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The House of Mirth
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The House of Mirth
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  • She had a sense of acquiescing in this plan with the passiveness of a sufferer resigned to the surgeon’s touch;
  • Something in his prompt acquiescence frightened her; she felt behind it the stored force of a patience that might subdue the strongest will.
  • To Miss Bart, as to her mother, acquiescence in dinginess was evidence of stupidity; and there were moments when, in the consciousness of her own power to look and to be so exactly what the occasion required, she almost felt that other girls were plain and inferior from choice.
  • Certainly no one need have confessed such acquiescence in her lot as was revealed in the "useful" colour of Gerty Farish’s gown and the subdued lines of her hat: it is almost as stupid to let your clothes betray that you know you are ugly as to have them proclaim that you think you are beautiful.
  • The dread lest he should question her, or keep the bottle back, choked the murmur of acquiescence in her throat; and when at length she emerged safely from the shop she was almost dizzy with the intensity of her relief.
  • on his friends and had become critical of truffles; Alice Wetherall, an animated visiting-list, whose most fervid convictions turned on the wording of invitations and the engraving of dinner-cards; Wetherall, with his perpetual nervous nod of acquiescence, his air of agreeing with people before he knew what they were saying; Jack Stepney, with his confident smile and anxious eyes, half way between the sheriff and an heiress; Gwen Van Osburgh, with all the guileless confidence of a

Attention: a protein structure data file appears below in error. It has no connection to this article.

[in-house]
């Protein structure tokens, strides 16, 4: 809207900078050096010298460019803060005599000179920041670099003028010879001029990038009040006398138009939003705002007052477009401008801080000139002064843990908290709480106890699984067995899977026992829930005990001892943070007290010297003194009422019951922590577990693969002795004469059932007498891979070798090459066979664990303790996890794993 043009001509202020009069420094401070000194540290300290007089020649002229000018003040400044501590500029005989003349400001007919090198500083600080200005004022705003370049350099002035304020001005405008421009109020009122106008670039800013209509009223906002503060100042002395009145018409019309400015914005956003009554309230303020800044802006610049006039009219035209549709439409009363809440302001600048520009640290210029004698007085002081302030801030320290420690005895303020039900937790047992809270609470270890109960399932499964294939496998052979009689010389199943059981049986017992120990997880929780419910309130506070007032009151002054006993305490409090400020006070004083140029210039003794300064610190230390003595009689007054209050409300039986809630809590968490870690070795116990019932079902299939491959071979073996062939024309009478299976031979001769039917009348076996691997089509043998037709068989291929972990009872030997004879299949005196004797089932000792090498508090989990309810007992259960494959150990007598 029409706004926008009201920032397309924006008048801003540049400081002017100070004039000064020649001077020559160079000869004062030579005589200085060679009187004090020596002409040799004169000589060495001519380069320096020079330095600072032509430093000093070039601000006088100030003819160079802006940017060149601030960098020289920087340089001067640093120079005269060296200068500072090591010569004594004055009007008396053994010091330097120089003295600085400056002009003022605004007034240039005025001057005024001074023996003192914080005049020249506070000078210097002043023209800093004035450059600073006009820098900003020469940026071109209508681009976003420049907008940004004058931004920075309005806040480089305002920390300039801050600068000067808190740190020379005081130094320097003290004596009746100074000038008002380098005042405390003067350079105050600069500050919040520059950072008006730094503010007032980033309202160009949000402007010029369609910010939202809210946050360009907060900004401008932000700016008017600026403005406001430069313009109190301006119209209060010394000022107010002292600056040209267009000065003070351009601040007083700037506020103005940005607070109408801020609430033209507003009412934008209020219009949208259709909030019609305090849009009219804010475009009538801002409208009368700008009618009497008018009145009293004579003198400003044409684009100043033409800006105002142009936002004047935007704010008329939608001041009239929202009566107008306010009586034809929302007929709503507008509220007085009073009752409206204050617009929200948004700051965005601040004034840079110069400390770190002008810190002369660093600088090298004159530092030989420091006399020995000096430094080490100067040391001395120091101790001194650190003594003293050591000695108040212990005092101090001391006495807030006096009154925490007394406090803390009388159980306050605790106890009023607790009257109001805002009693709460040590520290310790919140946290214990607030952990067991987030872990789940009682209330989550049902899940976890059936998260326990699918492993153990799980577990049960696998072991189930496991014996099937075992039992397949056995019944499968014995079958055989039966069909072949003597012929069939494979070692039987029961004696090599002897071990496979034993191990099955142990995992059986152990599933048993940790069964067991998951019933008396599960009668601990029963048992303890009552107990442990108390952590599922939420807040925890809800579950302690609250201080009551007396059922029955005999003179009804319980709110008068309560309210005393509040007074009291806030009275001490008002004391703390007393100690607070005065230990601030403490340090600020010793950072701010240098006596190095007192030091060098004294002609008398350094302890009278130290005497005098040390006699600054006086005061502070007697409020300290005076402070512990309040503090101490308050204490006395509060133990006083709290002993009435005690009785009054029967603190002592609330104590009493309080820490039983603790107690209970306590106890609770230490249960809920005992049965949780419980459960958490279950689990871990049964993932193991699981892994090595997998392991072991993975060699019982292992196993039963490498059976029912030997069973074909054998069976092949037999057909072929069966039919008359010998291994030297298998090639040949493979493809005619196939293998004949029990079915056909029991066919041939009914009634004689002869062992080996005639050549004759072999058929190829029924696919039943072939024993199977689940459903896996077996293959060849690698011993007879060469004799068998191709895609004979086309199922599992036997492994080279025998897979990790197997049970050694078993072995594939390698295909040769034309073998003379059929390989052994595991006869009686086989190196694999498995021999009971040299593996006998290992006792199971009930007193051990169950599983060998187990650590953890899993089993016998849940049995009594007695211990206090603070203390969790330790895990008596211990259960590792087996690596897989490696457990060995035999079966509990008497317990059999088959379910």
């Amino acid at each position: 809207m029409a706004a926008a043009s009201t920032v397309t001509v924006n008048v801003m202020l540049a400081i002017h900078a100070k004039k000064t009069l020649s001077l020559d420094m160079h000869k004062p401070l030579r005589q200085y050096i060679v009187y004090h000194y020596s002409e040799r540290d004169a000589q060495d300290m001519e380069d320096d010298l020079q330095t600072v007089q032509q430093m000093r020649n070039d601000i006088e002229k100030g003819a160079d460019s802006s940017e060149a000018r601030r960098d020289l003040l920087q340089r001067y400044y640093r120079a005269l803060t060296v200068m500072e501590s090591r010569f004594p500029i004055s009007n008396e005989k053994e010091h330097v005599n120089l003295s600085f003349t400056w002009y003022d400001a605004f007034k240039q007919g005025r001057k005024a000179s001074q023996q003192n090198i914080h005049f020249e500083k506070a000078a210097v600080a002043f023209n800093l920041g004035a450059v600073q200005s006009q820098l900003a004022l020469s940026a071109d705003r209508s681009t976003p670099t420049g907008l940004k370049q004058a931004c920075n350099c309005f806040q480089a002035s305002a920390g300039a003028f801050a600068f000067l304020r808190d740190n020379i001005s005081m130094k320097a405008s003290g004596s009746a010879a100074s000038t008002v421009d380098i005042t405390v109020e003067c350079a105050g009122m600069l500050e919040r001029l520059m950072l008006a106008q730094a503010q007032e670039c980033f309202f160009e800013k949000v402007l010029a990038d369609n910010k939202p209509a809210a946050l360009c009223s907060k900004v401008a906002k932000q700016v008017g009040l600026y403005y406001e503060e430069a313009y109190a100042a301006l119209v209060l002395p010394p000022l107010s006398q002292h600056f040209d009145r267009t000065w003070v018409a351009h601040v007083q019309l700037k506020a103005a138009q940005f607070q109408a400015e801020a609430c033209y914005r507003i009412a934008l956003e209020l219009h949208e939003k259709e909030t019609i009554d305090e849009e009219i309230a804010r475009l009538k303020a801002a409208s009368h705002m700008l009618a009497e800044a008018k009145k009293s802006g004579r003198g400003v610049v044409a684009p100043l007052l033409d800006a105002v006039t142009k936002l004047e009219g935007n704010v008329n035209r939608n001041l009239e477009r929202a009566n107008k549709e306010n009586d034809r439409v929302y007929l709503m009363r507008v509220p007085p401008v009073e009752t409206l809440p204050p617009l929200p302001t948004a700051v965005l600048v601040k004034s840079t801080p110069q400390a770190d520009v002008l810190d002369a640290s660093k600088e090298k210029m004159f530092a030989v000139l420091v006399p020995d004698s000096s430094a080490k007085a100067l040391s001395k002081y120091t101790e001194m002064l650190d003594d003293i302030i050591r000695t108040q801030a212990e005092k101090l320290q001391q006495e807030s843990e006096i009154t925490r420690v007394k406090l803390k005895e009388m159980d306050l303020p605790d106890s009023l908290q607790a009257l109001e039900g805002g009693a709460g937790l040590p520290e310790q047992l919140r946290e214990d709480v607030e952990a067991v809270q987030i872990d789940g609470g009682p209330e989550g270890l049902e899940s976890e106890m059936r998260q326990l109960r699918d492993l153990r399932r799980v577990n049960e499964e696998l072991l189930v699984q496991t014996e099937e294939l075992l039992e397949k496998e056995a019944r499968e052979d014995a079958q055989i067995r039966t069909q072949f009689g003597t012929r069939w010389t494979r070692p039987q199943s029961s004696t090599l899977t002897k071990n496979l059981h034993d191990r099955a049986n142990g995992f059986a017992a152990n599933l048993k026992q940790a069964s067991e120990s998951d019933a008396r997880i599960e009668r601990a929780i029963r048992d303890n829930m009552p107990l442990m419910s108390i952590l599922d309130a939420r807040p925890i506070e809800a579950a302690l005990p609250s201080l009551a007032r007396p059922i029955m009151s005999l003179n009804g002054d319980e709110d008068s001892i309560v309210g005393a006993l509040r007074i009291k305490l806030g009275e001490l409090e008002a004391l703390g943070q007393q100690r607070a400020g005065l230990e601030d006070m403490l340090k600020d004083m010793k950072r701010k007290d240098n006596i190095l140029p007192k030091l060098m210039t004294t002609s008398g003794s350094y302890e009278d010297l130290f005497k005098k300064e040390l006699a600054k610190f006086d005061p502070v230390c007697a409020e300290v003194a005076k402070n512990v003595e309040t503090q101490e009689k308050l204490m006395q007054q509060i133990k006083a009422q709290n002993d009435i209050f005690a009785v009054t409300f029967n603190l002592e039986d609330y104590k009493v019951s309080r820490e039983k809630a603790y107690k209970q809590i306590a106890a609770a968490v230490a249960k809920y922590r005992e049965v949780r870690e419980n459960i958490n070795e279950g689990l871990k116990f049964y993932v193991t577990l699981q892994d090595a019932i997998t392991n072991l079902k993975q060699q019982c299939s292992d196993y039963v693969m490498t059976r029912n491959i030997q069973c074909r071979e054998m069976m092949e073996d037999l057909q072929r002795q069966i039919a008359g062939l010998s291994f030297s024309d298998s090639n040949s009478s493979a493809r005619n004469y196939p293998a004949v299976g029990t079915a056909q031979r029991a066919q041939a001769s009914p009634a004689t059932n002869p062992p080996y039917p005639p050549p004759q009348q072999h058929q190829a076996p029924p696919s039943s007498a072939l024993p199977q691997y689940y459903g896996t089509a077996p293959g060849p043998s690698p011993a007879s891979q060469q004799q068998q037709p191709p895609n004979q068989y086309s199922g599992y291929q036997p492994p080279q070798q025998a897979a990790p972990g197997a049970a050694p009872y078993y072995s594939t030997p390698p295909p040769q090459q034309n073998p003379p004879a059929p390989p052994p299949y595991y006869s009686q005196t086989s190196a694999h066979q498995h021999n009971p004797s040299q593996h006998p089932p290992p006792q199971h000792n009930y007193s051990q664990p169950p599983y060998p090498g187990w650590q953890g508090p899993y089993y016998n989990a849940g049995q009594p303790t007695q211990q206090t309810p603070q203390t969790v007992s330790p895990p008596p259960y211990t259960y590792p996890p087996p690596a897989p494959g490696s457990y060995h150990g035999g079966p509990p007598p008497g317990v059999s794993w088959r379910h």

• by Lady Cressida Raith, a weather-beaten person in Liberty silk and ethnological trinkets, who, on seeing the omnibus, expressed her surprise that they were not to walk across the park; but at Mrs. Wetherall’s horrified protest that the church was a mile away, her ladyship, after a glance at the height of the other’s heels, acquiesced in the necessity of driving, and poor Mr. Gryce found himself rolling off between four ladies for whose spiritual welfare he felt not the least concern.
  • "She gets everything, of course—I don’t see what we’re here for," Mrs. Jack Stepney remarked with careless loudness to Ned Van Alstyne; and the latter’s deprecating murmur—"Julia was always a just woman"—might have been interpreted as signifying either acquiescence or doubt.
  • She knew she could not count on her continuity of purpose, and what really frightened her was the thought that she might gradually accommodate herself to remaining indefinitely in Trenor’s debt, as she had accommodated herself to the part allotted her on the Sabrina, and as she had so nearly drifted into acquiescing with Stancy’s scheme for the advancement of Mrs. Hatch.
  • Rosedale, as she listened, seemed to read in her silence not only a gradual acquiescence in his plan, but a dangerously far-reaching perception of the chances it offered; for as she continued to stand before him without speaking, he broke out, with a quick return upon himself: "You see how simple it is, don’t you?

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  • She is opposed, but will ultimately acquiesce to the will of the majority.
  • You can make them acquiesce, but don’t expect them to be happy about it.

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